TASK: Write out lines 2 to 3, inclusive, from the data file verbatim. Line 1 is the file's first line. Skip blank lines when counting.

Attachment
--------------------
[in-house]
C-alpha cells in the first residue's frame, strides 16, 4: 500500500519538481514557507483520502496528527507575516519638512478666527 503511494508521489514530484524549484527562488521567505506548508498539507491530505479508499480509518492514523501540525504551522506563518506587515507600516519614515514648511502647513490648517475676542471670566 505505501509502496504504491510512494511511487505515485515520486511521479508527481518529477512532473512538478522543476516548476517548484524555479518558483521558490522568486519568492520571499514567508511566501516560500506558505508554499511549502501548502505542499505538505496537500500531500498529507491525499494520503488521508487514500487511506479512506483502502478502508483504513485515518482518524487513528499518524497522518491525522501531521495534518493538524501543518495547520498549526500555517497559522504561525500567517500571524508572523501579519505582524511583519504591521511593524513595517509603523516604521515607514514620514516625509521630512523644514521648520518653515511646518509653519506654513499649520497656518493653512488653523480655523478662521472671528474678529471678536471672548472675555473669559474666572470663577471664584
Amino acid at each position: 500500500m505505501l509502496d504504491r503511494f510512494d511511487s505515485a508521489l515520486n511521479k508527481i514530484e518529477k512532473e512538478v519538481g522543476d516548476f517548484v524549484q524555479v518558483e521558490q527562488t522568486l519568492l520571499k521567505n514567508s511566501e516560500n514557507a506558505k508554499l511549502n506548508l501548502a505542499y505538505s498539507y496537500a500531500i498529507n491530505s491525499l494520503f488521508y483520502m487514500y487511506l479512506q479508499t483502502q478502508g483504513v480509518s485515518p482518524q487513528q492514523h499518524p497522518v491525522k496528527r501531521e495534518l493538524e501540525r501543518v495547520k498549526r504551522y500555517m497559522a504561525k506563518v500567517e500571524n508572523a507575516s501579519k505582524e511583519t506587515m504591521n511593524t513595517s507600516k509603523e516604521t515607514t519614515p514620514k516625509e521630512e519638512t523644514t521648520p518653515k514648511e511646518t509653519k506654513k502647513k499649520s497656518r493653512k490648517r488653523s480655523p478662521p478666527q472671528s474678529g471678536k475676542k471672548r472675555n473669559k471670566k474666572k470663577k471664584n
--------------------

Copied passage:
C-alpha cells in the first residue's frame, strides 16, 4: 500500500519538481514557507483520502496528527507575516519638512478666527 503511494508521489514530484524549484527562488521567505506548508498539507491530505479508499480509518492514523501540525504551522506563518506587515507600516519614515514648511502647513490648517475676542471670566 505505501509502496504504491510512494511511487505515485515520486511521479508527481518529477512532473512538478522543476516548476517548484524555479518558483521558490522568486519568492520571499514567508511566501516560500506558505508554499511549502501548502505542499505538505496537500500531500498529507491525499494520503488521508487514500487511506479512506483502502478502508483504513485515518482518524487513528499518524497522518491525522501531521495534518493538524501543518495547520498549526500555517497559522504561525500567517500571524508572523501579519505582524511583519504591521511593524513595517509603523516604521515607514514620514516625509521630512523644514521648520518653515511646518509653519506654513499649520497656518493653512488653523480655523478662521472671528474678529471678536471672548472675555473669559474666572470663577471664584
Amino acid at each position: 500500500m505505501l509502496d504504491r503511494f510512494d511511487s505515485a508521489l515520486n511521479k508527481i514530484e518529477k512532473e512538478v519538481g522543476d516548476f517548484v524549484q524555479v518558483e521558490q527562488t522568486l519568492l520571499k521567505n514567508s511566501e516560500n514557507a506558505k508554499l511549502n506548508l501548502a505542499y505538505s498539507y496537500a500531500i498529507n491530505s491525499l494520503f488521508y483520502m487514500y487511506l479512506q479508499t483502502q478502508g483504513v480509518s485515518p482518524q487513528q492514523h499518524p497522518v491525522k496528527r501531521e495534518l493538524e501540525r501543518v495547520k498549526r504551522y500555517m497559522a504561525k506563518v500567517e500571524n508572523a507575516s501579519k505582524e511583519t506587515m504591521n511593524t513595517s507600516k509603523e516604521t515607514t519614515p514620514k516625509e521630512e519638512t523644514t521648520p518653515k514648511e511646518t509653519k506654513k502647513k499649520s497656518r493653512k490648517r488653523s480655523p478662521p478666527q472671528s474678529g471678536k475676542k471672548r472675555n473669559k471670566k474666572k470663577k471664584n